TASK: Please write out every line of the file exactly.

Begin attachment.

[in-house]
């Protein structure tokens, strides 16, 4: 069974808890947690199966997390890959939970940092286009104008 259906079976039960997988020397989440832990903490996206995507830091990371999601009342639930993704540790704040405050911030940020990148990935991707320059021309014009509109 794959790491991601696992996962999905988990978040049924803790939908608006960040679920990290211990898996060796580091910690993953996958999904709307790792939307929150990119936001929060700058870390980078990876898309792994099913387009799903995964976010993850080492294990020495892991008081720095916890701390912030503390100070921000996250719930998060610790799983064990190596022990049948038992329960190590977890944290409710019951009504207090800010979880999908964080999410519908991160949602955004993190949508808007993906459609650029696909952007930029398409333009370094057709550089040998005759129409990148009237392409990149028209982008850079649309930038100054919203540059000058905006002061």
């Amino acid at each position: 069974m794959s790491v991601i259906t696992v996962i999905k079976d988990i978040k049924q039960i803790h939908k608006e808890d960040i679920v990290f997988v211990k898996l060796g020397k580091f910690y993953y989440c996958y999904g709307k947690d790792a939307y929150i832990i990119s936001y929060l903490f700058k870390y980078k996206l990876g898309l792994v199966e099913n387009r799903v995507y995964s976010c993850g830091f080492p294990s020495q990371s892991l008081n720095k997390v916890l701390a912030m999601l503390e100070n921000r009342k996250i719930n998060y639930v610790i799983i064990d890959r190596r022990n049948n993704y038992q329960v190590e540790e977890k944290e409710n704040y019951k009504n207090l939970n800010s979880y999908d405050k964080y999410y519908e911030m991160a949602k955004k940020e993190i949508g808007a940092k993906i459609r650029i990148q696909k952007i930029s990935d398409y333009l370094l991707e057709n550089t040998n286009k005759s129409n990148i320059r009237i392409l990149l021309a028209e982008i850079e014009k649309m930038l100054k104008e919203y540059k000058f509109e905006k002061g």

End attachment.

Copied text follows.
[in-house]
């Protein structure tokens, strides 16, 4: 069974808890947690199966997390890959939970940092286009104008 259906079976039960997988020397989440832990903490996206995507830091990371999601009342639930993704540790704040405050911030940020990148990935991707320059021309014009509109 794959790491991601696992996962999905988990978040049924803790939908608006960040679920990290211990898996060796580091910690993953996958999904709307790792939307929150990119936001929060700058870390980078990876898309792994099913387009799903995964976010993850080492294990020495892991008081720095916890701390912030503390100070921000996250719930998060610790799983064990190596022990049948038992329960190590977890944290409710019951009504207090800010979880999908964080999410519908991160949602955004993190949508808007993906459609650029696909952007930029398409333009370094057709550089040998005759129409990148009237392409990149028209982008850079649309930038100054919203540059000058905006002061």
């Amino acid at each position: 069974m794959s790491v991601i259906t696992v996962i999905k079976d988990i978040k049924q039960i803790h939908k608006e808890d960040i679920v990290f997988v211990k898996l060796g020397k580091f910690y993953y989440c996958y999904g709307k947690d790792a939307y929150i832990i990119s936001y929060l903490f700058k870390y980078k996206l990876g898309l792994v199966e099913n387009r799903v995507y995964s976010c993850g830091f080492p294990s020495q990371s892991l008081n720095k997390v916890l701390a912030m999601l503390e100070n921000r009342k996250i719930n998060y639930v610790i799983i064990d890959r190596r022990n049948n993704y038992q329960v190590e540790e977890k944290e409710n704040y019951k009504n207090l939970n800010s979880y999908d405050k964080y999410y519908e911030m991160a949602k955004k940020e993190i949508g808007a940092k993906i459609r650029i990148q696909k952007i930029s990935d398409y333009l370094l991707e057709n550089t040998n286009k005759s129409n990148i320059r009237i392409l990149l021309a028209e982008i850079e014009k649309m930038l100054k104008e919203y540059k000058f509109e905006k002061g």